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What is the best way to determine which tables are the culprits in a large (disk size) database.

We put out the same basic structure of tables to our customers and some databases end up much bigger than others. My initial attempts to determine where the size is used were to check the row counts for each table, but I do not think I am doing that as efficiently as I could, going table by table. But a higher row count does not necessarily mean more space on the disk if another lower row count table is storing more data.

I also checked in Sybase Central the Fragmentation for the tables with the most main pages, as well as the %File column of Page Usage which I assume means the % of the database file that table uses.

So I thought I would ask if there is a more efficient, more accurate way to tell which tables were taking up the most disk space within the database file.

asked 26 Jul '11, 09:56

Siger%20Matt's gravatar image

Siger Matt
accept rate: 15%

select table_page_count+ext_page_count as totalpages, table_name  from systable order by totalpages desc

The table using the most db pages will be on top ;-)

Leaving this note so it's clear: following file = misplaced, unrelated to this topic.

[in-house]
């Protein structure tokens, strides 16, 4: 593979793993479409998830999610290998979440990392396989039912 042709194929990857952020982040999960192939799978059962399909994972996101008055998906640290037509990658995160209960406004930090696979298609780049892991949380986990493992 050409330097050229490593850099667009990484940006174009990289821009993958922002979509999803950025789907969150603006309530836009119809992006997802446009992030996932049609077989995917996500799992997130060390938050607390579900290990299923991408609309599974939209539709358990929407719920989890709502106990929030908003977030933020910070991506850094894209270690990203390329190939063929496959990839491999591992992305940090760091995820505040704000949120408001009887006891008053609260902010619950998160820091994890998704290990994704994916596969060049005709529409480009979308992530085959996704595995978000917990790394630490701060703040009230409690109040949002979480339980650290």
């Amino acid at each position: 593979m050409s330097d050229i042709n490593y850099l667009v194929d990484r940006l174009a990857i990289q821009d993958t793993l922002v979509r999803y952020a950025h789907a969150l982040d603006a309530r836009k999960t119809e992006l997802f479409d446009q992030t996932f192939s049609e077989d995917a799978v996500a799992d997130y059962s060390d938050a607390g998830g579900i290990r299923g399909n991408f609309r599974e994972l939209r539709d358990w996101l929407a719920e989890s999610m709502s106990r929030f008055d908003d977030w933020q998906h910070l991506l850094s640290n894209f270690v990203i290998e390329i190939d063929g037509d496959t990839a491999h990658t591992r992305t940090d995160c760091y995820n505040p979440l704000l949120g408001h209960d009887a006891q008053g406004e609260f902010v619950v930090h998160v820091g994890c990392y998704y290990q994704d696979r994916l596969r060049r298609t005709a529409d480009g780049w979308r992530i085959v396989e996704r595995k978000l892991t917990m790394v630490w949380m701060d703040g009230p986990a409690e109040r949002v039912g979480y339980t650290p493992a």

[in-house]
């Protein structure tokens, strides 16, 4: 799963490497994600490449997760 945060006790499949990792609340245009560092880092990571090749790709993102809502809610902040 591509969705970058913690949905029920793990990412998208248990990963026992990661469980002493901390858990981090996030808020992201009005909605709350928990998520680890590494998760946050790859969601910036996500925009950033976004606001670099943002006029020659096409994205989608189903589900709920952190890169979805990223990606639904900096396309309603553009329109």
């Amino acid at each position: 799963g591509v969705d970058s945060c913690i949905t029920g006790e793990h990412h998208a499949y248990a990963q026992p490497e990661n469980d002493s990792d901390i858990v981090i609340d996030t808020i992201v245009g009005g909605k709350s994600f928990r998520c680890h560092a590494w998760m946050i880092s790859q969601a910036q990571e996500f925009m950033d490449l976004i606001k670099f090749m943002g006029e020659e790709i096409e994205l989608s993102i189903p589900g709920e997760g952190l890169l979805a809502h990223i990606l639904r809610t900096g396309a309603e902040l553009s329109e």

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answered 26 Jul '11, 11:39

Martin's gravatar image

accept rate: 14%

dbinfo -u is a convenient way to get the information from the command line. It's probably equivalent to the information displayed in Sybase Central. Builds 2630 and later of 12.0.0 as well as all versions of 12.0.1 gather this information much more quickly when it is not already in cache.

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answered 26 Jul '11, 10:02

John%20Smirnios's gravatar image

John Smirnios
accept rate: 37%

edited 26 Jul '11, 10:05

Foxhound shows the amount of disk space used by each table: data pages, extension pages and indexes: How much space?

It also shows a list of the largest tables and materialized views: What's unusual about this database?

The numbers shown are for disk space, not column size; for example, the bytes-per-row number is the total disk space used by the table and all its indexes divided by the row count, and is larger (sometimes much larger) than the bytes-of-column-data-per-row... the latter number might have some use but I haven't found one yet :)

Foxhound is designed from the ground up to be the database consultant's friend when first encountering an existing database.

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answered 26 Jul '11, 12:35

Breck%20Carter's gravatar image

Breck Carter
accept rate: 20%

edited 26 Jul '11, 12:36

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question asked: 26 Jul '11, 09:56

question was seen: 7,984 times

last updated: 26 Jul '11, 12:36